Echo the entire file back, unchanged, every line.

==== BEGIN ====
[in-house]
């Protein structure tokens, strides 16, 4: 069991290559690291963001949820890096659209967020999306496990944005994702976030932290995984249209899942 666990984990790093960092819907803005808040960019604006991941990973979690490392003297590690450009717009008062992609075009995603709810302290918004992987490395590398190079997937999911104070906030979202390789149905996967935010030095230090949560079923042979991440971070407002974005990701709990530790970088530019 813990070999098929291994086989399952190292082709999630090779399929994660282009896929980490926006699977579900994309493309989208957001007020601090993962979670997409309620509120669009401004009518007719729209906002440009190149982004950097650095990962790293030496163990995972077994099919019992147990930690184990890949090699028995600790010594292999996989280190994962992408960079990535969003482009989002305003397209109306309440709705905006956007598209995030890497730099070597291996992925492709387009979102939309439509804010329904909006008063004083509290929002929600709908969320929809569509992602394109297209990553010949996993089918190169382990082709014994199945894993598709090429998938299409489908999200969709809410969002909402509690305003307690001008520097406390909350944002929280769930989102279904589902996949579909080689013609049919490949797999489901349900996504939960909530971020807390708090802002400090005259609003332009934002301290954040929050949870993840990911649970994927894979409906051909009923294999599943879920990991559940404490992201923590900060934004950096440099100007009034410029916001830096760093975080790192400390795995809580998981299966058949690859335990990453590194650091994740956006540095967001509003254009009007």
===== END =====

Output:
[in-house]
């Protein structure tokens, strides 16, 4: 069991290559690291963001949820890096659209967020999306496990944005994702976030932290995984249209899942 666990984990790093960092819907803005808040960019604006991941990973979690490392003297590690450009717009008062992609075009995603709810302290918004992987490395590398190079997937999911104070906030979202390789149905996967935010030095230090949560079923042979991440971070407002974005990701709990530790970088530019 813990070999098929291994086989399952190292082709999630090779399929994660282009896929980490926006699977579900994309493309989208957001007020601090993962979670997409309620509120669009401004009518007719729209906002440009190149982004950097650095990962790293030496163990995972077994099919019992147990930690184990890949090699028995600790010594292999996989280190994962992408960079990535969003482009989002305003397209109306309440709705905006956007598209995030890497730099070597291996992925492709387009979102939309439509804010329904909006008063004083509290929002929600709908969320929809569509992602394109297209990553010949996993089918190169382990082709014994199945894993598709090429998938299409489908999200969709809410969002909402509690305003307690001008520097406390909350944002929280769930989102279904589902996949579909080689013609049919490949797999489901349900996504939960909530971020807390708090802002400090005259609003332009934002301290954040929050949870993840990911649970994927894979409906051909009923294999599943879920990991559940404490992201923590900060934004950096440099100007009034410029916001830096760093975080790192400390795995809580998981299966058949690859335990990453590194650091994740956006540095967001509003254009009007």